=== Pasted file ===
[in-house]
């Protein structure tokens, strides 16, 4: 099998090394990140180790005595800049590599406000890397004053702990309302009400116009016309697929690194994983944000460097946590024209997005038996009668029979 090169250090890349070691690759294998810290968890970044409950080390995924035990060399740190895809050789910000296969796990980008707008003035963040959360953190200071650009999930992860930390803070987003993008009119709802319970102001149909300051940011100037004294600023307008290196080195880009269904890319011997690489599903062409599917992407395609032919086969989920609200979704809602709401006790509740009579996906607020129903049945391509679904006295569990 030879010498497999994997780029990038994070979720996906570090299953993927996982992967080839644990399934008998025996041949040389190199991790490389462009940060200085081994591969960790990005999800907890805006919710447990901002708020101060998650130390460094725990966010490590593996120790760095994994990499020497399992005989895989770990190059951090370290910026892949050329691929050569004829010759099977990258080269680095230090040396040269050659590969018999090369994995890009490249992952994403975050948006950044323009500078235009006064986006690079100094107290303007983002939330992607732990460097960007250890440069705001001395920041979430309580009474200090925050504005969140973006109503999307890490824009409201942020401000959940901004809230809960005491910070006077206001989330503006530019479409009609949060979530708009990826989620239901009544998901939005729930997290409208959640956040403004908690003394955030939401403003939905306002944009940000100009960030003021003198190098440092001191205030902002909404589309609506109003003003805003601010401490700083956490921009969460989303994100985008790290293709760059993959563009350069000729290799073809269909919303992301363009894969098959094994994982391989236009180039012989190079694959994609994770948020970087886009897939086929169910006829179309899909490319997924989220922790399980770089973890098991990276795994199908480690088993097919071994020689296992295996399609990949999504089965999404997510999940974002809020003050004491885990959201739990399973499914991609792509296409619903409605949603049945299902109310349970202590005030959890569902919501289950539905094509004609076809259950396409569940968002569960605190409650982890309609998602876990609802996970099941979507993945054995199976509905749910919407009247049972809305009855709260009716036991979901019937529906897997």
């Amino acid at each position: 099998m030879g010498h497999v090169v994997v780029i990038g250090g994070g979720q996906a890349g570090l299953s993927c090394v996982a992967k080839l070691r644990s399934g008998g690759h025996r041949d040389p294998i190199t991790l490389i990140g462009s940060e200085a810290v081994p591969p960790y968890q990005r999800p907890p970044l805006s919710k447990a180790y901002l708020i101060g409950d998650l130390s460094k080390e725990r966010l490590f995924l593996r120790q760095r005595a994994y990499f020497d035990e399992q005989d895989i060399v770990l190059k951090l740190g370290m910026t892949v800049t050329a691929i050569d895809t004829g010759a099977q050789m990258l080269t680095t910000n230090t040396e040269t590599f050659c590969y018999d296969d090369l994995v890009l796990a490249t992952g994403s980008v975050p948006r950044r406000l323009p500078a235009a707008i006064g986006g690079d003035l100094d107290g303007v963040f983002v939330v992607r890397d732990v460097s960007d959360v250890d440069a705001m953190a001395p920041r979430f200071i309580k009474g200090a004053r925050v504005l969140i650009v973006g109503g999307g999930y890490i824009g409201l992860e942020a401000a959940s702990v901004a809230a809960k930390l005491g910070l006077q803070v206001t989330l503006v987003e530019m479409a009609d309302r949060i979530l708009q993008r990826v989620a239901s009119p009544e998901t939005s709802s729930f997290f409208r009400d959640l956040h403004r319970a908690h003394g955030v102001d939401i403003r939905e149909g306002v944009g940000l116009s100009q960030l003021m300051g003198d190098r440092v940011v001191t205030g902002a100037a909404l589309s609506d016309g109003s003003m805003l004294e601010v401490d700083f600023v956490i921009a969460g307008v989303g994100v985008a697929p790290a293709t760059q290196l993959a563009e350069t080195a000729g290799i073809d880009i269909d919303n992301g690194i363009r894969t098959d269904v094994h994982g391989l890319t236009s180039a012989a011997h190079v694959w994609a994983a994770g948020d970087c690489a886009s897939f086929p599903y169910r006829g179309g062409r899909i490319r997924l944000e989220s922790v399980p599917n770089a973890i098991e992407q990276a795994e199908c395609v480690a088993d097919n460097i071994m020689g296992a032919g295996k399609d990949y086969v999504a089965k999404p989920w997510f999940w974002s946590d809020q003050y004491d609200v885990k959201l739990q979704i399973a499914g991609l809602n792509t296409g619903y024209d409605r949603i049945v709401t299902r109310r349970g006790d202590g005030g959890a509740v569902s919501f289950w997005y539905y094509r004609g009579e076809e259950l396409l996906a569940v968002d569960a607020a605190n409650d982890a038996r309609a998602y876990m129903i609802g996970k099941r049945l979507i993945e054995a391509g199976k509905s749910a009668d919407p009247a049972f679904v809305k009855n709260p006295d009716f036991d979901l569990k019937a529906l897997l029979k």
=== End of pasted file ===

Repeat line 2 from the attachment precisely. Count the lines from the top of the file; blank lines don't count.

């Protein structure tokens, strides 16, 4: 099998090394990140180790005595800049590599406000890397004053702990309302009400116009016309697929690194994983944000460097946590024209997005038996009668029979 090169250090890349070691690759294998810290968890970044409950080390995924035990060399740190895809050789910000296969796990980008707008003035963040959360953190200071650009999930992860930390803070987003993008009119709802319970102001149909300051940011100037004294600023307008290196080195880009269904890319011997690489599903062409599917992407395609032919086969989920609200979704809602709401006790509740009579996906607020129903049945391509679904006295569990 030879010498497999994997780029990038994070979720996906570090299953993927996982992967080839644990399934008998025996041949040389190199991790490389462009940060200085081994591969960790990005999800907890805006919710447990901002708020101060998650130390460094725990966010490590593996120790760095994994990499020497399992005989895989770990190059951090370290910026892949050329691929050569004829010759099977990258080269680095230090040396040269050659590969018999090369994995890009490249992952994403975050948006950044323009500078235009006064986006690079100094107290303007983002939330992607732990460097960007250890440069705001001395920041979430309580009474200090925050504005969140973006109503999307890490824009409201942020401000959940901004809230809960005491910070006077206001989330503006530019479409009609949060979530708009990826989620239901009544998901939005729930997290409208959640956040403004908690003394955030939401403003939905306002944009940000100009960030003021003198190098440092001191205030902002909404589309609506109003003003805003601010401490700083956490921009969460989303994100985008790290293709760059993959563009350069000729290799073809269909919303992301363009894969098959094994994982391989236009180039012989190079694959994609994770948020970087886009897939086929169910006829179309899909490319997924989220922790399980770089973890098991990276795994199908480690088993097919071994020689296992295996399609990949999504089965999404997510999940974002809020003050004491885990959201739990399973499914991609792509296409619903409605949603049945299902109310349970202590005030959890569902919501289950539905094509004609076809259950396409569940968002569960605190409650982890309609998602876990609802996970099941979507993945054995199976509905749910919407009247049972809305009855709260009716036991979901019937529906897997």